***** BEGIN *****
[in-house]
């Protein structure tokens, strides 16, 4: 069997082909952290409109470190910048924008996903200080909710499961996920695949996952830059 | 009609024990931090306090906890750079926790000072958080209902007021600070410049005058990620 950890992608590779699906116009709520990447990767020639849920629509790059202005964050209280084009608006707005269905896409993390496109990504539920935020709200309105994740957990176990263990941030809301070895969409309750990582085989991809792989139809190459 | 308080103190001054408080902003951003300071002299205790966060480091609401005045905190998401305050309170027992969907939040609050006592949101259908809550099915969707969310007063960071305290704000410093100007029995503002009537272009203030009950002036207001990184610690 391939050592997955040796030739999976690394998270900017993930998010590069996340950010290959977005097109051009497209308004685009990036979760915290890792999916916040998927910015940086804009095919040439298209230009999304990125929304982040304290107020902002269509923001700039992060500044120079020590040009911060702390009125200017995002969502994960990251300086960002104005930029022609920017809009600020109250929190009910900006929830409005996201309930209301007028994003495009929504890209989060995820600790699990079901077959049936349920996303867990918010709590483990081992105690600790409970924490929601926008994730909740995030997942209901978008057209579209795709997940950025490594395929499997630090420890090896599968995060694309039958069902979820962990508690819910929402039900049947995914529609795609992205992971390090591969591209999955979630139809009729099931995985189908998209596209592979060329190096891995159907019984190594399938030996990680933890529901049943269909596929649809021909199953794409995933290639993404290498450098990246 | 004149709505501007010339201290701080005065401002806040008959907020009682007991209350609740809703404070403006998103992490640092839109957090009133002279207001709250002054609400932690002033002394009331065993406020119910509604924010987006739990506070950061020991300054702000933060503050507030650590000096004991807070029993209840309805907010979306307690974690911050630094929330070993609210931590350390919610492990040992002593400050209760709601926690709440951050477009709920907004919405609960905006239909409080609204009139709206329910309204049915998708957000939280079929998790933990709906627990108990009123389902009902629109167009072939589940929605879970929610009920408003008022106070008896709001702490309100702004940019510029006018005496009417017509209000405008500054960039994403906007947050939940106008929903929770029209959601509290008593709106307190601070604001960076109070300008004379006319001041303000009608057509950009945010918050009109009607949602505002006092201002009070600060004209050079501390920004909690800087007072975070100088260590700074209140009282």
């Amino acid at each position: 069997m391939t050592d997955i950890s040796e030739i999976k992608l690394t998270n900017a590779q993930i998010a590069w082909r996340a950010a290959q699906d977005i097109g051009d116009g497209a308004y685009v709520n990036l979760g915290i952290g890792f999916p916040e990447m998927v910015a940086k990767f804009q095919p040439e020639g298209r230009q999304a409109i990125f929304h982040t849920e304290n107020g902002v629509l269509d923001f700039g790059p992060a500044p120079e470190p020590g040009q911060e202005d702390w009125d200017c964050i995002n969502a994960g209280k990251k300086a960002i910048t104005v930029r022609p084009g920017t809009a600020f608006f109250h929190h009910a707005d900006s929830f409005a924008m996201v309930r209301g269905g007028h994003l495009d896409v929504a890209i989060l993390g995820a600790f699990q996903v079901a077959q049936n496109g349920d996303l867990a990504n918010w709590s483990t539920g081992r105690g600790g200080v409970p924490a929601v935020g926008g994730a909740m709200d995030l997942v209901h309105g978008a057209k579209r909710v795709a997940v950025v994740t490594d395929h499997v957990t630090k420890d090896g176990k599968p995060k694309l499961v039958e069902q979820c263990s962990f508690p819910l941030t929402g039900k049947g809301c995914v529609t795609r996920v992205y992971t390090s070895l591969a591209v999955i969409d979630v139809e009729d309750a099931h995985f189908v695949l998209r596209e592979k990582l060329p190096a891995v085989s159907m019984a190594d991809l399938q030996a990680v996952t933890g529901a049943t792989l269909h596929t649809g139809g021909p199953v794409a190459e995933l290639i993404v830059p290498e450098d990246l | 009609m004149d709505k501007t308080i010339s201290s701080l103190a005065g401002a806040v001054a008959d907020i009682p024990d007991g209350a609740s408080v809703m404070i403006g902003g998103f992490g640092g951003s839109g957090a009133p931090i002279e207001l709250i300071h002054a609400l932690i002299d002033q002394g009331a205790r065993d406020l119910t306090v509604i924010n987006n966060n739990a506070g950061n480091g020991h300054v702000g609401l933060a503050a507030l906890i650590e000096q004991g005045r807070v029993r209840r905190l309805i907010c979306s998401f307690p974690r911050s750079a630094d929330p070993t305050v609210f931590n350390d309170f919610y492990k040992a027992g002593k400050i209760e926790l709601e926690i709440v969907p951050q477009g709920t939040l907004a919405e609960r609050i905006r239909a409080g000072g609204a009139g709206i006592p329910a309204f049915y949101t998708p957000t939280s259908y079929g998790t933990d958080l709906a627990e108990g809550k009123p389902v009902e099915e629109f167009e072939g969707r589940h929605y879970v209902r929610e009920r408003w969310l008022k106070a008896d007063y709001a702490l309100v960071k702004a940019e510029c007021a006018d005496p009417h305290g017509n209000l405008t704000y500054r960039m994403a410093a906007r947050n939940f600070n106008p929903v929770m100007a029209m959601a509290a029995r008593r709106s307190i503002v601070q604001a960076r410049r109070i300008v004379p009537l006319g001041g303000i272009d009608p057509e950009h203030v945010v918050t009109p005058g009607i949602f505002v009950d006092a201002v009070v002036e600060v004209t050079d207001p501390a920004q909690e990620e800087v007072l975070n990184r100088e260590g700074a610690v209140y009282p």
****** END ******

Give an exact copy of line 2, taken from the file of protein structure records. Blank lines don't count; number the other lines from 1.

């Protein structure tokens, strides 16, 4: 069997082909952290409109470190910048924008996903200080909710499961996920695949996952830059 | 009609024990931090306090906890750079926790000072958080209902007021600070410049005058990620 950890992608590779699906116009709520990447990767020639849920629509790059202005964050209280084009608006707005269905896409993390496109990504539920935020709200309105994740957990176990263990941030809301070895969409309750990582085989991809792989139809190459 | 308080103190001054408080902003951003300071002299205790966060480091609401005045905190998401305050309170027992969907939040609050006592949101259908809550099915969707969310007063960071305290704000410093100007029995503002009537272009203030009950002036207001990184610690 391939050592997955040796030739999976690394998270900017993930998010590069996340950010290959977005097109051009497209308004685009990036979760915290890792999916916040998927910015940086804009095919040439298209230009999304990125929304982040304290107020902002269509923001700039992060500044120079020590040009911060702390009125200017995002969502994960990251300086960002104005930029022609920017809009600020109250929190009910900006929830409005996201309930209301007028994003495009929504890209989060995820600790699990079901077959049936349920996303867990918010709590483990081992105690600790409970924490929601926008994730909740995030997942209901978008057209579209795709997940950025490594395929499997630090420890090896599968995060694309039958069902979820962990508690819910929402039900049947995914529609795609992205992971390090591969591209999955979630139809009729099931995985189908998209596209592979060329190096891995159907019984190594399938030996990680933890529901049943269909596929649809021909199953794409995933290639993404290498450098990246 | 004149709505501007010339201290701080005065401002806040008959907020009682007991209350609740809703404070403006998103992490640092839109957090009133002279207001709250002054609400932690002033002394009331065993406020119910509604924010987006739990506070950061020991300054702000933060503050507030650590000096004991807070029993209840309805907010979306307690974690911050630094929330070993609210931590350390919610492990040992002593400050209760709601926690709440951050477009709920907004919405609960905006239909409080609204009139709206329910309204049915998708957000939280079929998790933990709906627990108990009123389902009902629109167009072939589940929605879970929610009920408003008022106070008896709001702490309100702004940019510029006018005496009417017509209000405008500054960039994403906007947050939940106008929903929770029209959601509290008593709106307190601070604001960076109070300008004379006319001041303000009608057509950009945010918050009109009607949602505002006092201002009070600060004209050079501390920004909690800087007072975070100088260590700074209140009282």